gino

This is the best thought out story I've read by you. I sure would like to see this story live on in other mediums.

Re: Collateral Damage by E.S. Strout

PostPosted: December 20, 2013, 07:20:20 PM
by vates
gino_ss wrote:..., duty and love of country for Bryan. A face to face confrontation was inevitable.

Duty and Love of Country. Well.
In a former post I've tried to indicate that, based on the original plan from the story, the misson objective could have been achieved without getting the Air Force's best Reaper pilot killed and equipment destroyed. I do think Country would have been in favour of such a solution; and Duty therefore biasd against a face to face confrontation.
In fact, by settling for that suicidal plan and stopping to look for a better solution some people, including the major herself have failed in their duty towards their country.
In so far as such inaction was motivated by loyality to the major, thereby setting that loyality above duty, that failure might even be called betrayal.

Re: Collateral Damage by E.S. Strout

PostPosted: December 20, 2013, 09:25:27 PM
by rick tornello
your betrayal comment is interesting.

I can also see the situation as more of a traditional warrior vs warrior, face-to-face bringing the technology, in a sense, hand to hand.

RT

Re: Collateral Damage by E.S. Strout

PostPosted: December 20, 2013, 10:21:17 PM
by Lester Curtis
If a face-to-face was actually necessary (as it was for the story, but wouldn't have been in real life), the most sensible thing I can think of would have simply been to have Major Bryan greet Hashmi with her standard-issue sidearm in hand. Might have gone something like this:

***********************

Robert/Abdul eased forward, switching the blade from one hand to the other. “You will know fear, infidel whore, and a lingering painful death,” he snarled.

Major Marianne Bryan, clad in full-dress Class A Air Force uniform, made unflinching eye contact. “Congratulations, Abdul. You will be pleased to know that our Department of Defense has designated you a target of most extreme high value. And I've been target practicing."

The Beretta spoke, three shots in quick succession, and Hashmi gasped and collapsed, dropping the knife and grasping his groin.

The Major stepped forward and kicked the knife away. "Gee, Abdul, hasn't anyone ever told you not to bring a knife to a gunfight? Guess not. Say, now, I was aiming for center-body-mass . . . looks like my aim was a little low. Instead of giving you a quick death, it looks like I've just shot your junk off instead. Hmm . . . do you think Allah is still gonna want you in that condition?" She slowly brought the pistol's sights into alignment with Hashmi's forehead. "Why don't we find out?"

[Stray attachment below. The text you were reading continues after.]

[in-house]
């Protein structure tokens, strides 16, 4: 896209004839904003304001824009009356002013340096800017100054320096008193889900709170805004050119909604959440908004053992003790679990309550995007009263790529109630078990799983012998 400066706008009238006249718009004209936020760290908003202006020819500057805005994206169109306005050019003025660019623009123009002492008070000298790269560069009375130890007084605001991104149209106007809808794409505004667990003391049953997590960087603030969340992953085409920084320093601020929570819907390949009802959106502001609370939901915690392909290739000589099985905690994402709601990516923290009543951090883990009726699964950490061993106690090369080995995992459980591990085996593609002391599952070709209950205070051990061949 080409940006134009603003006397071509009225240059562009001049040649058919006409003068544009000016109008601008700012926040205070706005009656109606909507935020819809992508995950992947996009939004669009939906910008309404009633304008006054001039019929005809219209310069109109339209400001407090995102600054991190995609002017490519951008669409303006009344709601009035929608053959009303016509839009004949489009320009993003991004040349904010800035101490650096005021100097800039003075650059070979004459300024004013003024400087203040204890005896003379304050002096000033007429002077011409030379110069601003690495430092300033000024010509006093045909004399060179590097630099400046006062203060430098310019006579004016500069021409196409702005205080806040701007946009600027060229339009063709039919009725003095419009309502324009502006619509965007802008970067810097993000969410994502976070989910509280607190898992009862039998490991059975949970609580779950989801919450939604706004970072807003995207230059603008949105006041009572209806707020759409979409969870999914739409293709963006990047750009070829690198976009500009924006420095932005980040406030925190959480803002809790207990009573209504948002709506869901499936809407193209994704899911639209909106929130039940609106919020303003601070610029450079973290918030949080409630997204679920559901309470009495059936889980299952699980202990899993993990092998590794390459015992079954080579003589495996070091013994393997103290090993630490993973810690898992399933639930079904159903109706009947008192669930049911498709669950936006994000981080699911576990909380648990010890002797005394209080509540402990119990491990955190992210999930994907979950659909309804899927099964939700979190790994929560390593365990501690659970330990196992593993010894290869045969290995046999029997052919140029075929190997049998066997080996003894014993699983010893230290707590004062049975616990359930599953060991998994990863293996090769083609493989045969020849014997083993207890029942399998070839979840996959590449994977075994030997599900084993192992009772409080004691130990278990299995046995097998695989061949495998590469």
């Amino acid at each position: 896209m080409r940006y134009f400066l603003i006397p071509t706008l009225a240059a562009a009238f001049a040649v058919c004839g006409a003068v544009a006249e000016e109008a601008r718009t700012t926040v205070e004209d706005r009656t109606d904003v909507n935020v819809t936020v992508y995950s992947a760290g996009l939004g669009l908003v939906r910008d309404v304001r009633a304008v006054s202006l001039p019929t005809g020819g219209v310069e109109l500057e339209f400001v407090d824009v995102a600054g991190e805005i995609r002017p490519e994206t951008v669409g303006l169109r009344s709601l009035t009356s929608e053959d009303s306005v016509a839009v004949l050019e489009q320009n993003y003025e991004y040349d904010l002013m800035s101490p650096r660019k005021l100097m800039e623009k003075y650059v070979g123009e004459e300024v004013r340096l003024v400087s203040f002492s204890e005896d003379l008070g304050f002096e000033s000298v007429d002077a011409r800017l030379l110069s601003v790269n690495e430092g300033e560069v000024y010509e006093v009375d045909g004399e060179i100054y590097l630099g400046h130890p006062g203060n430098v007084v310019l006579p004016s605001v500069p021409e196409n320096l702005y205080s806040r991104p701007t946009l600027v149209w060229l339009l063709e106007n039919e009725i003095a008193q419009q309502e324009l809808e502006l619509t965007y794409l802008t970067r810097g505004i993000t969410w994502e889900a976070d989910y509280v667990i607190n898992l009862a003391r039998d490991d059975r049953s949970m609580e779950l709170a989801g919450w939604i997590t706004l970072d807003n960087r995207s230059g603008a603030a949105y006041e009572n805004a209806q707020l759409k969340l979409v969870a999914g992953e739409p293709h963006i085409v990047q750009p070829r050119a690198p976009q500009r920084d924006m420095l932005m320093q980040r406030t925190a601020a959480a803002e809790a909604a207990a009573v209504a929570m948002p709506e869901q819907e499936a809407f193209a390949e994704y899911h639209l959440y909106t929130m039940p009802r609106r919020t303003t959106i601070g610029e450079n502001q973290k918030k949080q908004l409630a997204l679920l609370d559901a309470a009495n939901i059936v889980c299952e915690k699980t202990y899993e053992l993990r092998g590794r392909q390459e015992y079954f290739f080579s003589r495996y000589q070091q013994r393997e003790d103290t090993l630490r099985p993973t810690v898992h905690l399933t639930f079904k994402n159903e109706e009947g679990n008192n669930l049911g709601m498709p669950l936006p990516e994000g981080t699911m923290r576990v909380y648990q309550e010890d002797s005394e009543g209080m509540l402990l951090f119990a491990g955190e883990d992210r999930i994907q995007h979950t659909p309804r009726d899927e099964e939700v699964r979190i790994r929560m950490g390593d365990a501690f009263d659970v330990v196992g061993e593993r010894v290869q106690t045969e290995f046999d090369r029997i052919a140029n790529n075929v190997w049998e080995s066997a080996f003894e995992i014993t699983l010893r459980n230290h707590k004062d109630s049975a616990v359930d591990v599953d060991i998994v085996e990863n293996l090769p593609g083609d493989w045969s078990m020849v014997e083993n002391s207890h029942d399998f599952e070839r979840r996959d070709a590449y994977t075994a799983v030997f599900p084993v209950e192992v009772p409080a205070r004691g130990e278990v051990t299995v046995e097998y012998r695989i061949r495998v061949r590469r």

Hashmi's head bounced off the concrete as the final round shattered his skull.

**************

How's that?

Re: Collateral Damage by E.S. Strout

PostPosted: December 20, 2013, 10:40:37 PM
by gino_ss
I like it, Lester. If this story was on a DVD it could be listed as an alternative ending.

gino

Re: Collateral Damage by E.S. Strout

PostPosted: December 20, 2013, 11:50:48 PM
by Lester Curtis
gino_ss wrote:I like it, Lester. If this story was on a DVD it could be listed as an alternative ending.

gino

Glad you approve.
Seriously, though -- a veteran friend of mine used to say, "I'm not supposed to die for my country. I'm supposed to make the other guy die for his!"

Re: Collateral Damage by E.S. Strout

PostPosted: December 21, 2013, 12:19:29 PM
by gino_ss
I think that quote was originally attributed to General George S. Patton.

gino

Re: Collateral Damage by E.S. Strout

PostPosted: December 21, 2013, 12:33:04 PM
by Mark Edgemon
Congratulations Gino, your story is a runaway hit with over three times more posts and views than any other story in Aphelion this month. Because of your dedication to your writing, it is a well deserved honor.

Re: Collateral Damage by E.S. Strout

PostPosted: January 01, 2014, 01:36:07 PM
by peter cushnie
Definitely "hard" sci-fi. Tech-talk to the point of tedium and insufficient characterization for balance. You can probably guess this is a sci-fi genre I'm not fond of.

Re: Collateral Damage by E.S. Strout

PostPosted: January 01, 2014, 05:23:34 PM
by Mark Edgemon
peter cushnie wrote:Definitely "hard" sci-fi. Tech-talk to the point of tedium and insufficient characterization for balance. You can probably guess this is a sci-fi genre I'm not fond of.

Tech talk may not be your cup of earl grey tea, but the plot and storylines are brilliant. For the length of the story, the characters are sufficiently developed.

Re: Collateral Damage by E.S. Strout

PostPosted: January 29, 2014, 11:59:38 AM
by Mark Edgemon
Gino is the hands down winner of the literary work that collected the most attention for December and January. Way to go! I'm proud of you.

Re: Collateral Damage by E.S. Strout

PostPosted: January 30, 2014, 08:43:09 PM
by gino_ss
Thanks, Mark.

I use criticism as a learning experience. I know of one who didn't. The Irish poet and playwright Brendan Behan described critics of writers thus: They are like eunuchs in a harem. They know how to do it, they see it done every day but they are unable to do it themselves.

gino